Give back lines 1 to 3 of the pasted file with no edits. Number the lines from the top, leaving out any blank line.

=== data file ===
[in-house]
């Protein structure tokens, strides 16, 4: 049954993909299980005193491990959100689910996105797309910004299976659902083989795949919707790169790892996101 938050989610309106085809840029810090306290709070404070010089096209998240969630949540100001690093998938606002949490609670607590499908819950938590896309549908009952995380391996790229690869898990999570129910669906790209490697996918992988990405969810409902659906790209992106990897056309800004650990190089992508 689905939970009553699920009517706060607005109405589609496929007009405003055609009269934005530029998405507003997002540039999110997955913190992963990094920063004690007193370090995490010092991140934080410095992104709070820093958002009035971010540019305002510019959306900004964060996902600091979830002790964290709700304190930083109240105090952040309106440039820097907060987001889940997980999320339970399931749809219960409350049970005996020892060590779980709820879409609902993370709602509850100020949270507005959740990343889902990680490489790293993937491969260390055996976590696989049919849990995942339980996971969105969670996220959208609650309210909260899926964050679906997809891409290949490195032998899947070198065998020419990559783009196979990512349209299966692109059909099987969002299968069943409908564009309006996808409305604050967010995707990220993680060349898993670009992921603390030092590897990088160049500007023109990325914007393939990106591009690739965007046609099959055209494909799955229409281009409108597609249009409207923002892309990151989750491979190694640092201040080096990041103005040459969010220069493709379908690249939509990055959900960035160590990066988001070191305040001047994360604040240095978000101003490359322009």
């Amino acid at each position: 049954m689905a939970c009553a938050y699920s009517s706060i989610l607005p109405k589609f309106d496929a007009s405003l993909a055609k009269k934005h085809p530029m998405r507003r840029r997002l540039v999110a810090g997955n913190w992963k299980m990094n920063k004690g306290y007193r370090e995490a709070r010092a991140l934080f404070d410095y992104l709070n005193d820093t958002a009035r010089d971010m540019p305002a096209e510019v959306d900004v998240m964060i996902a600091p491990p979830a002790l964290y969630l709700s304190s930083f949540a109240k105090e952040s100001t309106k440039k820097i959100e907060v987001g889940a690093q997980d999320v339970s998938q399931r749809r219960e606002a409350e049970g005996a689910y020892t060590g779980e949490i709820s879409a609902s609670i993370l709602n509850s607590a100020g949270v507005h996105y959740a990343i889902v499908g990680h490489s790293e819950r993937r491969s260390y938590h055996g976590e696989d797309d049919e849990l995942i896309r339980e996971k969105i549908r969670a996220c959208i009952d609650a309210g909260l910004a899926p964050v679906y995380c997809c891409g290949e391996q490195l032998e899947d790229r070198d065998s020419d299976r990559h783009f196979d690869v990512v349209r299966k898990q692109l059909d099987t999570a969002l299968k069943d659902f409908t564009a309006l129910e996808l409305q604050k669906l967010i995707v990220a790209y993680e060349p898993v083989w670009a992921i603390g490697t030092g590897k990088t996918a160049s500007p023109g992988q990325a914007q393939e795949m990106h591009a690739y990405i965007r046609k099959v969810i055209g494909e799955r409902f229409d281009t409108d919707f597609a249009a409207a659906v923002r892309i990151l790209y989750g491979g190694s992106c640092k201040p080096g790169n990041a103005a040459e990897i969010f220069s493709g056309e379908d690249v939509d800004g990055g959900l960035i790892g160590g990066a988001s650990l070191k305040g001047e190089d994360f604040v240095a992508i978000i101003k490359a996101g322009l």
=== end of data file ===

[in-house]
């Protein structure tokens, strides 16, 4: 049954993909299980005193491990959100689910996105797309910004299976659902083989795949919707790169790892996101 938050989610309106085809840029810090306290709070404070010089096209998240969630949540100001690093998938606002949490609670607590499908819950938590896309549908009952995380391996790229690869898990999570129910669906790209490697996918992988990405969810409902659906790209992106990897056309800004650990190089992508 689905939970009553699920009517706060607005109405589609496929007009405003055609009269934005530029998405507003997002540039999110997955913190992963990094920063004690007193370090995490010092991140934080410095992104709070820093958002009035971010540019305002510019959306900004964060996902600091979830002790964290709700304190930083109240105090952040309106440039820097907060987001889940997980999320339970399931749809219960409350049970005996020892060590779980709820879409609902993370709602509850100020949270507005959740990343889902990680490489790293993937491969260390055996976590696989049919849990995942339980996971969105969670996220959208609650309210909260899926964050679906997809891409290949490195032998899947070198065998020419990559783009196979990512349209299966692109059909099987969002299968069943409908564009309006996808409305604050967010995707990220993680060349898993670009992921603390030092590897990088160049500007023109990325914007393939990106591009690739965007046609099959055209494909799955229409281009409108597609249009409207923002892309990151989750491979190694640092201040080096990041103005040459969010220069493709379908690249939509990055959900960035160590990066988001070191305040001047994360604040240095978000101003490359322009």
């Amino acid at each position: 049954m689905a939970c009553a938050y699920s009517s706060i989610l607005p109405k589609f309106d496929a007009s405003l993909a055609k009269k934005h085809p530029m998405r507003r840029r997002l540039v999110a810090g997955n913190w992963k299980m990094n920063k004690g306290y007193r370090e995490a709070r010092a991140l934080f404070d410095y992104l709070n005193d820093t958002a009035r010089d971010m540019p305002a096209e510019v959306d900004v998240m964060i996902a600091p491990p979830a002790l964290y969630l709700s304190s930083f949540a109240k105090e952040s100001t309106k440039k820097i959100e907060v987001g889940a690093q997980d999320v339970s998938q399931r749809r219960e606002a409350e049970g005996a689910y020892t060590g779980e949490i709820s879409a609902s609670i993370l709602n509850s607590a100020g949270v507005h996105y959740a990343i889902v499908g990680h490489s790293e819950r993937r491969s260390y938590h055996g976590e696989d797309d049919e849990l995942i896309r339980e996971k969105i549908r969670a996220c959208i009952d609650a309210g909260l910004a899926p964050v679906y995380c997809c891409g290949e391996q490195l032998e899947d790229r070198d065998s020419d299976r990559h783009f196979d690869v990512v349209r299966k898990q692109l059909d099987t999570a969002l299968k069943d659902f409908t564009a309006l129910e996808l409305q604050k669906l967010i995707v990220a790209y993680e060349p898993v083989w670009a992921i603390g490697t030092g590897k990088t996918a160049s500007p023109g992988q990325a914007q393939e795949m990106h591009a690739y990405i965007r046609k099959v969810i055209g494909e799955r409902f229409d281009t409108d919707f597609a249009a409207a659906v923002r892309i990151l790209y989750g491979g190694s992106c640092k201040p080096g790169n990041a103005a040459e990897i969010f220069s493709g056309e379908d690249v939509d800004g990055g959900l960035i790892g160590g990066a988001s650990l070191k305040g001047e190089d994360f604040v240095a992508i978000i101003k490359a996101g322009l």